By Mark Murphy
Few things in recruiting are more painful than seeing an outstanding new hire quit because they just didn’t click with your company’s culture. What makes it so painful is that it’s one of the more avoidable problems. If you’re willing to both appraise your organization’s culture and ask candidates about their previous employer’s culture, you’ll quickly predict whether a candidate will love or hate your culture.
4 Types of Organizational Cultures
Research indicates that there are four primary cultures.
Social cultures focus on employee well-being and nurtures a collaborative environment, often blending professional and personal boundaries to foster strong team bonds.
Dependable cultures prize predictability and meticulously follow protocols, encouraging a collaborative yet regimented work environment with well-defined roles.
Enterprising cultures create a merit-based environment that encourages constant innovation and values achievements and creativity, fostering a workplace where the best ideas win, irrespective of employee rank
Hierarchical cultures maintain a structured and formal organizational system, emphasizing clear roles and promoting competition for power.
Once you have an idea of the culture that best describes your company, your next step is to ask every candidate, “Tell me about your biggest frustrations with the company culture at your previous job.” If you want the question to feel a bit more casual, you could ask something like, “What frustrated you most about the culture at your previous job?”
Your final task is to listen to the candidate’s response and determine if the type of culture that frustrated them previously sounds like the culture at your company. To help you with that assessment, here are some of the frustrations that people often have with each of the four organizational cultures.
In Social cultures, employees might get frustrated with the blurred lines between personal and professional boundaries. While the relaxed and collaborative environment fosters friendship and unity, it sometimes undermines the sense of professionalism, making it tough for some employees to maintain boundaries without seeming unsociable.
Also, the lack of rigid structures can sometimes lead to confusion around responsibilities and decision-making processes, as roles are not clearly defined as in some other cultures. This could give rise to conflicts and misunderstandings as employees balance between friendship and professionalism. And for those who thrive in highly structured settings, the lack of hierarchy could stall decision-making processes and breed inefficiency.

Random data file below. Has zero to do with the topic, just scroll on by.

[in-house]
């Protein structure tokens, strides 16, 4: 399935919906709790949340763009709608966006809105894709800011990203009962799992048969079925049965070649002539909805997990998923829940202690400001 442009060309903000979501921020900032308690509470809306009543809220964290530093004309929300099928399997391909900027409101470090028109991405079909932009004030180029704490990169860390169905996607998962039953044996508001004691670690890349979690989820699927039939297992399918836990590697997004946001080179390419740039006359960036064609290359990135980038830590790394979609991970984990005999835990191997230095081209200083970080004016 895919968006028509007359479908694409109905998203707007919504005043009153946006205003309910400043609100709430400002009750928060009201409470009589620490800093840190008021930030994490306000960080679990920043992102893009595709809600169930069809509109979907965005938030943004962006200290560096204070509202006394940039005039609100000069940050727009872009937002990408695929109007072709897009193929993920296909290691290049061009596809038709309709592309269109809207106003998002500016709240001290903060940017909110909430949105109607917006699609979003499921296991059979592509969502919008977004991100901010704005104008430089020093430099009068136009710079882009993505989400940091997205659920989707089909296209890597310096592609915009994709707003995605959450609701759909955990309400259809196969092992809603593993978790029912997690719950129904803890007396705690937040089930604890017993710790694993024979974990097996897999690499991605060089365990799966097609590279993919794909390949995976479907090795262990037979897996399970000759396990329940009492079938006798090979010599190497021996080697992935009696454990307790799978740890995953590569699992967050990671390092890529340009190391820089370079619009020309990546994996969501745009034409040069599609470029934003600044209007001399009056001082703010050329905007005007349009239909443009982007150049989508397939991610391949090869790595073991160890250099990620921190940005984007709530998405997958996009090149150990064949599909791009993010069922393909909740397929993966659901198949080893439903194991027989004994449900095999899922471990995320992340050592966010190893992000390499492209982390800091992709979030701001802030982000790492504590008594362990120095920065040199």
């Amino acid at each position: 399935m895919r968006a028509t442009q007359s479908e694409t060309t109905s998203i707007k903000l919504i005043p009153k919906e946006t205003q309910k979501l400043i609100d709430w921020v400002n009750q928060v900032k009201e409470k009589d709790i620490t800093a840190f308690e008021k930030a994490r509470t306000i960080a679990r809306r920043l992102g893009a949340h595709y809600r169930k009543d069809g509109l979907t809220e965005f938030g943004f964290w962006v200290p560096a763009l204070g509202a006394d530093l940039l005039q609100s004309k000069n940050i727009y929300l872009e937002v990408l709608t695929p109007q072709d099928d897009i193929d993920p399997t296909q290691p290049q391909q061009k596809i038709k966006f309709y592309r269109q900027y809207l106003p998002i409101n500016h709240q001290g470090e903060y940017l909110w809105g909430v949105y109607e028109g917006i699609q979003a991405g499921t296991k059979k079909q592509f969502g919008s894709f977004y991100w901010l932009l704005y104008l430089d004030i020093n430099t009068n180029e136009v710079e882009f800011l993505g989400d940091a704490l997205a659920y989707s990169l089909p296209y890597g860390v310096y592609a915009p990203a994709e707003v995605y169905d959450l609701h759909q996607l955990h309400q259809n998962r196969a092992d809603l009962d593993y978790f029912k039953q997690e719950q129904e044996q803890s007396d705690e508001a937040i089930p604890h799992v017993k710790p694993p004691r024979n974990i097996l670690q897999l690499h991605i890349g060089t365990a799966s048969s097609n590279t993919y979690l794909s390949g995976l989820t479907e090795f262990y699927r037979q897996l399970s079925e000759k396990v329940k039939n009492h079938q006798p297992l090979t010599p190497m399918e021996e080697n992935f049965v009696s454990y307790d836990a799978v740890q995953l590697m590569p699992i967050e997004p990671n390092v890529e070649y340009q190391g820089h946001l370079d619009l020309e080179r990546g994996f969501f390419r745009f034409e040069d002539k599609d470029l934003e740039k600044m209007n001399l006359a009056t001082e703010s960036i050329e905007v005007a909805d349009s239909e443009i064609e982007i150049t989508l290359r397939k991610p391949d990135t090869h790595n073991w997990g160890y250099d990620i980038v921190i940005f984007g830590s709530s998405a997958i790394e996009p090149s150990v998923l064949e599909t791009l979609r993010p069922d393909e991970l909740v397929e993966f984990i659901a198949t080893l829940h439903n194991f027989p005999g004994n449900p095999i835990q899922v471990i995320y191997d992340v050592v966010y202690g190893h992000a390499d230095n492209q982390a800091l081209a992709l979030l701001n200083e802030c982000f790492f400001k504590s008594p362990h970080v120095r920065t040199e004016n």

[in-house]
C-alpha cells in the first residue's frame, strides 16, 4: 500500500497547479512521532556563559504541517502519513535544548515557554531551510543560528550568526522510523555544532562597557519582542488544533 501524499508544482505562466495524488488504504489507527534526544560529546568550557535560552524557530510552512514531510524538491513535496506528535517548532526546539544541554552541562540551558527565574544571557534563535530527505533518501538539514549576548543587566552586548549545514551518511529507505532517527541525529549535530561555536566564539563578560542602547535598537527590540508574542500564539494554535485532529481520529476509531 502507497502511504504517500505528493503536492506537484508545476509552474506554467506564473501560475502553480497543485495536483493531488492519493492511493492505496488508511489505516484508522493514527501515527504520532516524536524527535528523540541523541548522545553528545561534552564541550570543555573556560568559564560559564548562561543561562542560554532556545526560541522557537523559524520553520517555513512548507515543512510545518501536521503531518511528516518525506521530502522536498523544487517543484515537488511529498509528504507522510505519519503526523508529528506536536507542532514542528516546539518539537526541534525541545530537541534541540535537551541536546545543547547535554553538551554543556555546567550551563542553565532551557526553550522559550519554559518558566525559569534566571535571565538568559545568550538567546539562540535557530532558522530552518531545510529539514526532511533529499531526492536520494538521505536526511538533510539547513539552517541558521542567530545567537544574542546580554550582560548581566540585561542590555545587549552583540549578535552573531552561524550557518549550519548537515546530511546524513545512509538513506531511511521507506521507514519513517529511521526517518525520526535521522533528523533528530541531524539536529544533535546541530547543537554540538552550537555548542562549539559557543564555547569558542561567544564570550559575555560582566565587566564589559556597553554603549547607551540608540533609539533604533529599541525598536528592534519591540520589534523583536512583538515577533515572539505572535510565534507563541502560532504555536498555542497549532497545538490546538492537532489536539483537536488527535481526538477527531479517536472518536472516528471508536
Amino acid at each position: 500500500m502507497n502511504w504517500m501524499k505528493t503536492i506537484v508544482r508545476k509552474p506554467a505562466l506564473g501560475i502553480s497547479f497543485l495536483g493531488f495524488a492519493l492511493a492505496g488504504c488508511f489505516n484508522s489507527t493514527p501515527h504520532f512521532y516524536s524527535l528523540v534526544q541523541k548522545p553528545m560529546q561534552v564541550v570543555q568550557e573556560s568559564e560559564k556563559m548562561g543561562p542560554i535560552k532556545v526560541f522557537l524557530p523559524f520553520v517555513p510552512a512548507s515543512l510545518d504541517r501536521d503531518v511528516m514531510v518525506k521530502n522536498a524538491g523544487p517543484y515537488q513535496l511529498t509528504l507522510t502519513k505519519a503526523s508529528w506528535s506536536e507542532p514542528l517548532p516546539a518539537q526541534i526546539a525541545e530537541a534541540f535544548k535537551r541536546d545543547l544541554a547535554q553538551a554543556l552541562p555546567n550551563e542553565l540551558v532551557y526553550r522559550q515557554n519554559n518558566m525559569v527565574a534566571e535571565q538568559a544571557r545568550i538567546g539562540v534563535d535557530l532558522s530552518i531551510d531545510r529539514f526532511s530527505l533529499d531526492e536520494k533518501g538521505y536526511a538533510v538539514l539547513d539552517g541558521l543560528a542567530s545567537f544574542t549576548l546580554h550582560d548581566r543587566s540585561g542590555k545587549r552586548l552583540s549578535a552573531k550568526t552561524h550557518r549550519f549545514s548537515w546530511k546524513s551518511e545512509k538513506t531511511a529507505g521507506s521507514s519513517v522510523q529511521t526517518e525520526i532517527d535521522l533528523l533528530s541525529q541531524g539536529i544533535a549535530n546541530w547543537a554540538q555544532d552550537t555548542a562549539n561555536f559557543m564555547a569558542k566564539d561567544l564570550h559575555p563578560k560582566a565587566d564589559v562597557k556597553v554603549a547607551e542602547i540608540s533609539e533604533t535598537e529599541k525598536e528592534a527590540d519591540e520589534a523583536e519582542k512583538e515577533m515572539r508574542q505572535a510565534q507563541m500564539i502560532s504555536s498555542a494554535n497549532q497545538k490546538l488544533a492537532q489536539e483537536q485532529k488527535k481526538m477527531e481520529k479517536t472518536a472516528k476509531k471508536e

In a Dependable culture, employees can feel stifled by the regimented and predictable nature of the workplace. The strong adherence to protocols can curb creativity and limit opportunities for spontaneous or innovative problem-solving. While the clearly defined roles bring clarity and avoid role conflicts, they might create silos, restricting cross-functional collaboration and fostering resistance to change.
Employees who are eager for growth and development might be frustrated by the slow approach to organizational change. The emphasis on security and process might sometimes overlook individual needs and aspirations, creating a workplace where people could feel like just another cog in the machine.
An Enterprising culture might foster an environment where the constant pressure to innovate and outperform becomes stressful and frustrating. The competitive nature of this culture can sometimes lead to a high-stress environment, with employees feeling the need to constantly prove themselves, which in turn could lead to burnout.
The fast pace of change can occasionally create instability, with employees finding it difficult to adapt to the ever-evolving expectations and goals. Although politics are minimized, the competitive and meritocratic approach could foster an environment where failure isn’t tolerated, possibly engendering risk aversion.
In a Hierarchical culture, the competition for power and the strong focus on adherence to tradition can sometimes foster an environment where employees are more focused on climbing the corporate ladder than on collaborative efforts to achieve organizational goals.
The rigid paths to progression might deter talented individuals who want quicker, merit-based opportunities for advancement. And employees might find themselves frustrated with leaders who are more focused on maintaining order and control than nurturing talent and fostering innovation.
With a bit of probing and careful listening, you can quickly determine if the frustrations that candidates experienced in their previous jobs sound like the frustrations they’ll experience at your company. There are hurdles to overcome at every company, but ideally, you’ll avoid inundating new hires with the exact frustrations that caused them to leave their previous job.
Imagine that your company has a staunchly Dependable culture; people just love the regimented processes. If a candidate burned out in their previous role because the place stifled their creativity with death by committee, that doesn’t sound like a great match.
By contrast, if a candidate left their previous company because there were too many team-building happy hours and everyone was expected to socialize outside of work, your processes, protocols, and clearly defined roles could be a perfect fit.
No one culture is universally perfect for every candidate. So, your job is to better predict whether your company’s culture is a great fit for the candidate sitting in front of you.